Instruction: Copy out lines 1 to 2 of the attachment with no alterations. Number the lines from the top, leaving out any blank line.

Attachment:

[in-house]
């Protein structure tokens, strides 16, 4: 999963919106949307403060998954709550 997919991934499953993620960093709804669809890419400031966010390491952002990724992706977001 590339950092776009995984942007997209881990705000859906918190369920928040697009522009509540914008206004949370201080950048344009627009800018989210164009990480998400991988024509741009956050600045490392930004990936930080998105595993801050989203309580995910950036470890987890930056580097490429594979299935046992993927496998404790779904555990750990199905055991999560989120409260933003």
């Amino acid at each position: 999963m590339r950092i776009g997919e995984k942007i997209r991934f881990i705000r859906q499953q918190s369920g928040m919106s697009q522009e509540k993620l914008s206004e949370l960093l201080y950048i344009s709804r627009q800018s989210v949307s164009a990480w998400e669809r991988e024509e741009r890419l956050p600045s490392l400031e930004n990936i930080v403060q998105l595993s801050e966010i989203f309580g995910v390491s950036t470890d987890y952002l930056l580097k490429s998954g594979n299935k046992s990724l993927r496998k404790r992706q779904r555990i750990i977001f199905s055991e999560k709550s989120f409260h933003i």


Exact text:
[in-house]
């Protein structure tokens, strides 16, 4: 999963919106949307403060998954709550 997919991934499953993620960093709804669809890419400031966010390491952002990724992706977001 590339950092776009995984942007997209881990705000859906918190369920928040697009522009509540914008206004949370201080950048344009627009800018989210164009990480998400991988024509741009956050600045490392930004990936930080998105595993801050989203309580995910950036470890987890930056580097490429594979299935046992993927496998404790779904555990750990199905055991999560989120409260933003």